(2) The diagonals of EFGH are perpendicular bisectors of one another --> EFGH is a rhombus --> all squares are rhombuses but not vise-versa. Not sufficient.

(1)+(2) EFGH is a rhombus (all rhombus are parallelogram). Again all squares are rhombuses but not vise-versa. Not sufficient.

Bunuel - One doubt, If the diagonals of EFGH are perpendicular bisectors of one another then the 2 diagonals are of the same measure right? then it could be rectangle also because diagonals of rectangle are equal and bisect each other.....

(2) The diagonals of EFGH are perpendicular bisectors of one another --> EFGH is a rhombus --> all squares are rhombuses but not vise-versa. Not sufficient.

(1)+(2) EFGH is a rhombus (all rhombus are parallelogram). Again all squares are rhombuses but not vise-versa. Not sufficient.

Bunuel - One doubt, If the diagonals of EFGH are perpendicular bisectors of one another then the 2 diagonals are of the same measure right? then it could be rectangle also because diagonals of rectangle are equal and bisect each other.....

Cheers

The diagonals of EFGH are perpendicular bisectors of one another, means that the diagonals cut one another into two equal parts at 90°. If a rectangle is not a square, then its diagonals do not cut each other at 90°.

Re: E, F, G, and H are the vertices of a polygon. Is polygon EFGH a square [#permalink]

Show Tags

06 Nov 2012, 06:16

Bunuel wrote:

Jp27 wrote:

Bunuel wrote:

(2) The diagonals of EFGH are perpendicular bisectors of one another --> EFGH is a rhombus --> all squares are rhombuses but not vise-versa. Not sufficient.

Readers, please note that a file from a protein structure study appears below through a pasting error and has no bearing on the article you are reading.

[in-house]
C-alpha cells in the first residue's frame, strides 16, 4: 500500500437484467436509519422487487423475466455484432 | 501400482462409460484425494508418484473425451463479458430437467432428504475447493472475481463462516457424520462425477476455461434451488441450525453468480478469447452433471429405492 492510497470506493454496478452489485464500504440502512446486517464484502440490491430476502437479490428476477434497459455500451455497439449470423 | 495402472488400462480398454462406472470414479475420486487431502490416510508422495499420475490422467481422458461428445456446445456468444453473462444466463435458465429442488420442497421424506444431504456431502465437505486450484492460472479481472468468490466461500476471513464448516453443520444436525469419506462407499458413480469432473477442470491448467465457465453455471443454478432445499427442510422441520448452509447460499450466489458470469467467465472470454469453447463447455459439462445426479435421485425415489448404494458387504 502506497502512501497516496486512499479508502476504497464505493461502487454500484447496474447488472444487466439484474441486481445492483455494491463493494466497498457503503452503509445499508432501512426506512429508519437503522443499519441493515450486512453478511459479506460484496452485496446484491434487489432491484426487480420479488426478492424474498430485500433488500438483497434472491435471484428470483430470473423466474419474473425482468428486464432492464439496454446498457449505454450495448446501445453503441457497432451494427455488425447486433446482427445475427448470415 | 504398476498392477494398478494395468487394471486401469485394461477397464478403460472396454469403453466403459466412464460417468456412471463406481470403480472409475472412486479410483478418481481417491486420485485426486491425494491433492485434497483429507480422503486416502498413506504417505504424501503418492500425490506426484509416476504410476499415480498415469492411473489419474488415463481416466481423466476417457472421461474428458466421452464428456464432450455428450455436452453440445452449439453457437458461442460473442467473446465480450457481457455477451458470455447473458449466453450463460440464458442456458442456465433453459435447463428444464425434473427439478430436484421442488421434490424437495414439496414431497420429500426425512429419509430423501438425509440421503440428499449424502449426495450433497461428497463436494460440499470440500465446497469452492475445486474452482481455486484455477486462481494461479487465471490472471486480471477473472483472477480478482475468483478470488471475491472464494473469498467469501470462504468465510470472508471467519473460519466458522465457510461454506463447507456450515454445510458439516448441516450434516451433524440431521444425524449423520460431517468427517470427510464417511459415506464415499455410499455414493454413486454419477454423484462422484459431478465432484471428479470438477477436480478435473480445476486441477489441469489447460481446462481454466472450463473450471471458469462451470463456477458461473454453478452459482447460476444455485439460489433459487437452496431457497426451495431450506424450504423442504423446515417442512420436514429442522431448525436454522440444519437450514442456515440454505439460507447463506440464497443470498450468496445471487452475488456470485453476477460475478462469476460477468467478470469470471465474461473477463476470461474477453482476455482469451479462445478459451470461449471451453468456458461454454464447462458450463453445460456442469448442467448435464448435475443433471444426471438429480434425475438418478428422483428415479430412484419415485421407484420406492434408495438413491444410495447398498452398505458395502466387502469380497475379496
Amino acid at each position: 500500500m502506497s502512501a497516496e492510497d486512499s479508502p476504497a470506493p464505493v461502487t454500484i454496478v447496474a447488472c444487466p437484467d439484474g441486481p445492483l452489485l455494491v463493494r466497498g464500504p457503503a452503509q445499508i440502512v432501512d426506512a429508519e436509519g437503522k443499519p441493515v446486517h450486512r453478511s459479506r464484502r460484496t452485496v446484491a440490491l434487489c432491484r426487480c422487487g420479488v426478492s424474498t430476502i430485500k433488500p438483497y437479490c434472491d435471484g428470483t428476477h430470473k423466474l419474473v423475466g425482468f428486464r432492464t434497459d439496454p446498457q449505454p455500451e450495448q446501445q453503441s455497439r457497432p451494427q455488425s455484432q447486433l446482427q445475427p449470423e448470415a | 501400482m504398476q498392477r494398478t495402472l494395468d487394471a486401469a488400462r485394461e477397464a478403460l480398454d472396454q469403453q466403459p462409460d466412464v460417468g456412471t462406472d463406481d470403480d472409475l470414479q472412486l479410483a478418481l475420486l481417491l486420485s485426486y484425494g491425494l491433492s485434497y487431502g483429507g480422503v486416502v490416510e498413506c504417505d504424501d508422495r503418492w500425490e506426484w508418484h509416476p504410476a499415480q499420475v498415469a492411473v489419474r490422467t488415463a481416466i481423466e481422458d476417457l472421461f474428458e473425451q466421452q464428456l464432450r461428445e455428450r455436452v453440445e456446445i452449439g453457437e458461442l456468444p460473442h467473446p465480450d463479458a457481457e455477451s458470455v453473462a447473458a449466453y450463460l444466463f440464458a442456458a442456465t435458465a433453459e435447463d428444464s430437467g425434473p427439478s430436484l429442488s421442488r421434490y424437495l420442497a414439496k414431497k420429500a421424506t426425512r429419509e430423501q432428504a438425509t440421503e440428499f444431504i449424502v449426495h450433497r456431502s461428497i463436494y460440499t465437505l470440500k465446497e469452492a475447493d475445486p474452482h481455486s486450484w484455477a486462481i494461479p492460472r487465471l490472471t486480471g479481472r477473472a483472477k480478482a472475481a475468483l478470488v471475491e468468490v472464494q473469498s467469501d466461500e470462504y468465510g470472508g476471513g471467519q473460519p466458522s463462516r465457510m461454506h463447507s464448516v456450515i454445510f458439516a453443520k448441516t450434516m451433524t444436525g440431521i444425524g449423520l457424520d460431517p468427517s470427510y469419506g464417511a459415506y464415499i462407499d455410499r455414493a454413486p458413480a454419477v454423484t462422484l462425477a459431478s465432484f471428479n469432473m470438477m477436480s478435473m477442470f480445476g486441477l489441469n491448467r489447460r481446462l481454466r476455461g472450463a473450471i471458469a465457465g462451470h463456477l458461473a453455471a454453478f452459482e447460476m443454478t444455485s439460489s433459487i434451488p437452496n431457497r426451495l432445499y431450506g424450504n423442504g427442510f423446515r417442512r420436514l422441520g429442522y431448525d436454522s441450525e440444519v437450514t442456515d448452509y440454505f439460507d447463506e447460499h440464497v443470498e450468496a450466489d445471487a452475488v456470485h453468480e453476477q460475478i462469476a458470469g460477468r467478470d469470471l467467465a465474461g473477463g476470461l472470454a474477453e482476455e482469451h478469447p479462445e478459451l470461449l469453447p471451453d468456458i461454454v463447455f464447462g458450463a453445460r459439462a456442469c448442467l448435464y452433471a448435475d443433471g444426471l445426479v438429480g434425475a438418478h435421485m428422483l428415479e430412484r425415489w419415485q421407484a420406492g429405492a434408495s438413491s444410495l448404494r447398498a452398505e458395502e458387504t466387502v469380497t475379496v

(1)+(2) EFGH is a rhombus (all rhombus are parallelogram). Again all squares are rhombuses but not vise-versa. Not sufficient.

Bunuel - One doubt, If the diagonals of EFGH are perpendicular bisectors of one another then the 2 diagonals are of the same measure right? then it could be rectangle also because diagonals of rectangle are equal and bisect each other.....

Cheers

The diagonals of EFGH are perpendicular bisectors of one another, means that the diagonals cut one another into two equal parts at 90°. If a rectangle is not a square, then its diagonals do not cut each other at 90°.

Hope it's clear.

yes Bunuel totally clear! many thanks for all your responses.

Re: E, F, G, and H are the vertices of a polygon. Is polygon EFGH a square [#permalink]

Show Tags

01 Jul 2015, 23:07

Bunuel wrote:

Rhombus is a quadrilateral with all four sides equal in length. So, all squares are rhombuses but not vise-versa.

(1) EFGH is a parallelogram --> all squares are parallelograms but not vise-versa. Not sufficient.

(2) The diagonals of EFGH are perpendicular bisectors of one another --> EFGH is a rhombus --> all squares are rhombuses but not vise-versa. Not sufficient.

(1)+(2) EFGH is a rhombus (all rhombus are parallelogram). Again all squares are rhombuses but not vise-versa. Not sufficient.